With no crime scene and no body, the investigation dragged on for nine years. Loomis said the break came after her department asked the Orange County district attorney's office for help in 2008. Investigators reexamined McAmis' statements and studied video cameras that would have captured him on streets he said he passed.
During the investigation, Loomis said, she spoke often with Lynsie Ekelund's mother, Nancy, who would call with questions and feared that her daughter might have been the victim of a human trafficking ring. Mother and daughter had been close.
After the confession, Loomis arranged to meet Nancy Ekelund at her home to inform her of the development.
By Loomis' account, Ekelund said she suspected the news would be bad, but
told her, "I held out hope that you had found her, and that when I came home you were going to be standing on the porch and Lynsie would be with you."
Father of missing Fullerton College student Lynsie Ekelund says he had concerns about suspect from ‘very beginning'
November 4, 2010
Stewart Ekelund said knew this day would come. He said even though the police were vague, he always suspected that Christopher McAmis was the culprit in the disappearance of his daughter nearly 10 years ago.
"He was the last person that supposedly let her off," he said. "I just felt that he was the main person of interest in this from the very beginning."
Placentia police arrested McAmis last week. Officials said that after he was confronted with new evidence, he confessed and told them where they could find Lynsie Ekelund's body.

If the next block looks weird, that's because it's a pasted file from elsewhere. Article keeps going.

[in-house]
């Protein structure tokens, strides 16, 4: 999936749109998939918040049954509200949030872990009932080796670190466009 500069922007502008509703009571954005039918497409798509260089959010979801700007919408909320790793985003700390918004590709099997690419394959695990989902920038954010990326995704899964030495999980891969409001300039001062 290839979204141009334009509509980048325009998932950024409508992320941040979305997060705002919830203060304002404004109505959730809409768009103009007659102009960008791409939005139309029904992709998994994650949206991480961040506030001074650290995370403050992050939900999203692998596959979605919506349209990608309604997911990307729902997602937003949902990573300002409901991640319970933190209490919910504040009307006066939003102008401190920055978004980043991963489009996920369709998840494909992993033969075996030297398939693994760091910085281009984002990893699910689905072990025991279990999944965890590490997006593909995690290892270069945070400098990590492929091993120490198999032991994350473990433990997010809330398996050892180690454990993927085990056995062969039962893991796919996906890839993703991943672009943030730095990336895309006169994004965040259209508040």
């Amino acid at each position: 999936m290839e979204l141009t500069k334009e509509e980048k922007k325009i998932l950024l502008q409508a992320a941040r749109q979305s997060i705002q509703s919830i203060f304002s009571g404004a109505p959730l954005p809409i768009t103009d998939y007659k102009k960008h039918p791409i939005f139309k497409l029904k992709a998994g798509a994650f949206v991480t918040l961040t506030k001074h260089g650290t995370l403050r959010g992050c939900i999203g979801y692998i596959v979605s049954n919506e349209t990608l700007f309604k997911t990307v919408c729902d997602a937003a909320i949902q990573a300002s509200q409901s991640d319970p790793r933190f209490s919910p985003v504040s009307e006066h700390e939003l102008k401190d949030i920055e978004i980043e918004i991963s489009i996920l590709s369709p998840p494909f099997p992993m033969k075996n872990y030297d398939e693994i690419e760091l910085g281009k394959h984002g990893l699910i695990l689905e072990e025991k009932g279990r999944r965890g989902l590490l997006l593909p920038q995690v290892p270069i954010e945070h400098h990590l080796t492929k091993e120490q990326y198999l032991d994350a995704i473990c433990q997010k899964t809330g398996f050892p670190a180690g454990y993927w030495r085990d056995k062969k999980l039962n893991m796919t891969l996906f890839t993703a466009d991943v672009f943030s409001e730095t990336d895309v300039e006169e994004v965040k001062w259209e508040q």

Humain remains were discovered Wednesday at that site in Santa Clarita. Although they have not been positively identified, Placentia police Det. Corinne Loomis said investigators found a blue athletic shoe at the site that they believe to be Lynsie Ekelund's.
Though some believed the Fullerton College student could have been kidnapped, or that there was a chance she was still alive, Stewart Ekelund said he never felt that way.
He said he is not in a position to criticize the Placentia Police Department and that he believes its officers worked on the case to the best of their abilities.
"It was very, very frustrating, but it's hard for me to second-guess them," he said. "One of the worst things you can do is arrest a suspect and not have enough evidence and not have it stick."
After Lynsie Ekelund disappeared, her family and friends blanketed the community with signs asking for help. Her mother published a cookbook to raise funds to aid in the search. A reward was offered.
But after about a year, Stewart Ekeland said, the tips and clues stopped coming from the public. People weren't calling to say they saw her in the grocery store or at a nightclub, he recalled.
"There was just nothing to indicate that she was alive," he said.
Now, however, he says he feels some relief.
"The long arm of the law has come to clamp down, finally," he said.
As remains are recovered, victim's grandmother says, 'How could anyone be so cruel?'
November 4, 2010
Over the years, Patricia Ekelund grew accustomed to scanning crowds for her granddaughter.
Lynsie Ekelund, then 20 and living with her mother in Placentia, disappeared in 2001. Authorities launched a massive search for the Fullerton College student, but she wasn't found.
"You're always thinking about it," her grandmother said.
Last week, Christopher McAmis, 31, was charged with Ekelund's murder, said a spokeswoman with the Los Angeles County district attorney's office. McAmis told authorities that Ekelund's remains were at a construction site where he worked at the time, she said.
On Wednesday, workers began digging up what were believed to be Lynsie Ekelund's remains at a site off Bouquet Canyon Road in Santa Clarita.
Authorities say that on the morning of Feb. 17, 2001, McAmis attempted to rape Ekelund at his apartment in Whittier and then killed her and disposed of the body. McAmis had driven Ekelund and two other friends to a San Diego nightclub that evening.
"How could anyone be so cruel?" Patricia Ekelund said. "She was just a nice, little, lovely girl."
"This has been a terrible thing for all of us," she said. "At least we know she's not going to be harmed anymore."